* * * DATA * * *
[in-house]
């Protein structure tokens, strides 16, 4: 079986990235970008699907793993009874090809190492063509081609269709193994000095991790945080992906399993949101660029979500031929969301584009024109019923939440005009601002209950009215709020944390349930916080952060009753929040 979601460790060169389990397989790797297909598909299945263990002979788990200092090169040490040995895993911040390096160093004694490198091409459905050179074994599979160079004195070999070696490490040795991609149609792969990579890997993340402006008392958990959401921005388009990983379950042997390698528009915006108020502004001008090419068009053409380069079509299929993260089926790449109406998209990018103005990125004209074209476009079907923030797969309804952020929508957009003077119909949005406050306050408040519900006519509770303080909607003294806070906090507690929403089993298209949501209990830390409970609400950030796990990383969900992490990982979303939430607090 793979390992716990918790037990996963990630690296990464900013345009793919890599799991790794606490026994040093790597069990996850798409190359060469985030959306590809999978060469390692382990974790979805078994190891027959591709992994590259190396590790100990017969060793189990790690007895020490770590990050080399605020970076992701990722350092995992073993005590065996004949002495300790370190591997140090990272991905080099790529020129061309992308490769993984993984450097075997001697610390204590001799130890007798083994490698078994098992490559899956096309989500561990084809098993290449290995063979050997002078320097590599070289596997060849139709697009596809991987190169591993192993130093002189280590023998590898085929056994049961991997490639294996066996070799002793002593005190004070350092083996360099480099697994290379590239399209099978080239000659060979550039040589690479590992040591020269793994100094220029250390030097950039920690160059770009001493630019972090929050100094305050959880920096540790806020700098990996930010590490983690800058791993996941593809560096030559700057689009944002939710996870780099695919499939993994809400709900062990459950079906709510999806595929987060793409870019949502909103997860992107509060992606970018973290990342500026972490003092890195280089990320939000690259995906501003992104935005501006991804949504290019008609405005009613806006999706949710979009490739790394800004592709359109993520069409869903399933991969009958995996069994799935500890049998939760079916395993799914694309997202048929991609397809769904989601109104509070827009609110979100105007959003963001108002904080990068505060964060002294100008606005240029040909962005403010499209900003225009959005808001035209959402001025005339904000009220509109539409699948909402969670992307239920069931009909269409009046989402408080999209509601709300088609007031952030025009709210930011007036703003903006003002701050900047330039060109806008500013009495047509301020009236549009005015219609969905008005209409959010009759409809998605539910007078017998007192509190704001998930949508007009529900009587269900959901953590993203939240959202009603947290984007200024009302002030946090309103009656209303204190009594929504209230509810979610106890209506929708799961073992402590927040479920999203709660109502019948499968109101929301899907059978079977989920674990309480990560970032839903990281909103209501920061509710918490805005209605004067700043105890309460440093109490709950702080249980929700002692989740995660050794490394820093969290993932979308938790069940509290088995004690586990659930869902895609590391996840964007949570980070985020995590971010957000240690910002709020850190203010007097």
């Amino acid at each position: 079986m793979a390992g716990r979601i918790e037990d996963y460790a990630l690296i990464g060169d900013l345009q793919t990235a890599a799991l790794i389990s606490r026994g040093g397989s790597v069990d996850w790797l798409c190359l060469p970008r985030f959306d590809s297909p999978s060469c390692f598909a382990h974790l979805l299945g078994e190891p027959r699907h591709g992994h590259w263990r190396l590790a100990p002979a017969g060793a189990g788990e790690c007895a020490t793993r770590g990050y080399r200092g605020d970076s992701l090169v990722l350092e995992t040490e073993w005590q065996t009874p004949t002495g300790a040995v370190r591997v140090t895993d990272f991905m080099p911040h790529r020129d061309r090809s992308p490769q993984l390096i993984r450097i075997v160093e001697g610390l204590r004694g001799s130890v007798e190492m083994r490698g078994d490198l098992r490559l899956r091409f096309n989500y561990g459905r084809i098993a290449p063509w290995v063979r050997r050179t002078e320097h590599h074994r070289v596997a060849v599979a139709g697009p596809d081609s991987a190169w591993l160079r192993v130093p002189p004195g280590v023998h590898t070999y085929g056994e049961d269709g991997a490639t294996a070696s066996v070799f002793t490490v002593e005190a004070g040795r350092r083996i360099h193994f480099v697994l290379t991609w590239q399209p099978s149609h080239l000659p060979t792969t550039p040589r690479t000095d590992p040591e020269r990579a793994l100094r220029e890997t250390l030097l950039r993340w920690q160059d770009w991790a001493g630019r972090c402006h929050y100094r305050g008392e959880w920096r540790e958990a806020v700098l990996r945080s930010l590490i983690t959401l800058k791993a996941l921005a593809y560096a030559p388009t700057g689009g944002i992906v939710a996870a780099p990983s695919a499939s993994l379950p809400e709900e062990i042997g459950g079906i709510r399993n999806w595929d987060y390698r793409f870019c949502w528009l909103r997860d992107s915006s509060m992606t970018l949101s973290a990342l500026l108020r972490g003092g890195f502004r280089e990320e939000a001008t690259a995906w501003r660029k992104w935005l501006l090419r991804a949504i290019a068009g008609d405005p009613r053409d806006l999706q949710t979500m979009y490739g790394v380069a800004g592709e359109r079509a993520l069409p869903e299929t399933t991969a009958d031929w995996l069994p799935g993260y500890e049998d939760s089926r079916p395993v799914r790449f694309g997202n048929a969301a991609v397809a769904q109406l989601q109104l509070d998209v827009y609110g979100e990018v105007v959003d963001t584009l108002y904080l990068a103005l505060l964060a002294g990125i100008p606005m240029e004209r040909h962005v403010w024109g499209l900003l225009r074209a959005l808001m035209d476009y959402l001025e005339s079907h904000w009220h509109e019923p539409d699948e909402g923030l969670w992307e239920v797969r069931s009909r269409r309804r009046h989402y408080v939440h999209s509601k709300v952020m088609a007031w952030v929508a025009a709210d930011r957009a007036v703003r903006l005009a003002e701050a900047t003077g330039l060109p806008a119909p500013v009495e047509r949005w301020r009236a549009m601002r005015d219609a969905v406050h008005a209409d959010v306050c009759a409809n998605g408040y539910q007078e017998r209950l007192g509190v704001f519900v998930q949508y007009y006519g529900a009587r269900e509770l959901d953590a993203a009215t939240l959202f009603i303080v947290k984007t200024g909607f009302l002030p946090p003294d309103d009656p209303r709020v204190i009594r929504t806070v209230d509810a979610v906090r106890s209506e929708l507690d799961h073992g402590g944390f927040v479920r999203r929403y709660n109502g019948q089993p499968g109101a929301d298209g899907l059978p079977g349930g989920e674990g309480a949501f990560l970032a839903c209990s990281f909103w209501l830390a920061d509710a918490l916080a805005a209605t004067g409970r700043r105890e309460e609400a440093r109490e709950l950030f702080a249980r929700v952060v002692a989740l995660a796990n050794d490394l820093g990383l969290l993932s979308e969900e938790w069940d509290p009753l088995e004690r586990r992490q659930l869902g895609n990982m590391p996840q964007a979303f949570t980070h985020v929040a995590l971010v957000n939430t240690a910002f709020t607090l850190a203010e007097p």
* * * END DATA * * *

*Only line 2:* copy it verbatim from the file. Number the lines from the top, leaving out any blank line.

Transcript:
């Protein structure tokens, strides 16, 4: 079986990235970008699907793993009874090809190492063509081609269709193994000095991790945080992906399993949101660029979500031929969301584009024109019923939440005009601002209950009215709020944390349930916080952060009753929040 979601460790060169389990397989790797297909598909299945263990002979788990200092090169040490040995895993911040390096160093004694490198091409459905050179074994599979160079004195070999070696490490040795991609149609792969990579890997993340402006008392958990959401921005388009990983379950042997390698528009915006108020502004001008090419068009053409380069079509299929993260089926790449109406998209990018103005990125004209074209476009079907923030797969309804952020929508957009003077119909949005406050306050408040519900006519509770303080909607003294806070906090507690929403089993298209949501209990830390409970609400950030796990990383969900992490990982979303939430607090 793979390992716990918790037990996963990630690296990464900013345009793919890599799991790794606490026994040093790597069990996850798409190359060469985030959306590809999978060469390692382990974790979805078994190891027959591709992994590259190396590790100990017969060793189990790690007895020490770590990050080399605020970076992701990722350092995992073993005590065996004949002495300790370190591997140090990272991905080099790529020129061309992308490769993984993984450097075997001697610390204590001799130890007798083994490698078994098992490559899956096309989500561990084809098993290449290995063979050997002078320097590599070289596997060849139709697009596809991987190169591993192993130093002189280590023998590898085929056994049961991997490639294996066996070799002793002593005190004070350092083996360099480099697994290379590239399209099978080239000659060979550039040589690479590992040591020269793994100094220029250390030097950039920690160059770009001493630019972090929050100094305050959880920096540790806020700098990996930010590490983690800058791993996941593809560096030559700057689009944002939710996870780099695919499939993994809400709900062990459950079906709510999806595929987060793409870019949502909103997860992107509060992606970018973290990342500026972490003092890195280089990320939000690259995906501003992104935005501006991804949504290019008609405005009613806006999706949710979009490739790394800004592709359109993520069409869903399933991969009958995996069994799935500890049998939760079916395993799914694309997202048929991609397809769904989601109104509070827009609110979100105007959003963001108002904080990068505060964060002294100008606005240029040909962005403010499209900003225009959005808001035209959402001025005339904000009220509109539409699948909402969670992307239920069931009909269409009046989402408080999209509601709300088609007031952030025009709210930011007036703003903006003002701050900047330039060109806008500013009495047509301020009236549009005015219609969905008005209409959010009759409809998605539910007078017998007192509190704001998930949508007009529900009587269900959901953590993203939240959202009603947290984007200024009302002030946090309103009656209303204190009594929504209230509810979610106890209506929708799961073992402590927040479920999203709660109502019948499968109101929301899907059978079977989920674990309480990560970032839903990281909103209501920061509710918490805005209605004067700043105890309460440093109490709950702080249980929700002692989740995660050794490394820093969290993932979308938790069940509290088995004690586990659930869902895609590391996840964007949570980070985020995590971010957000240690910002709020850190203010007097």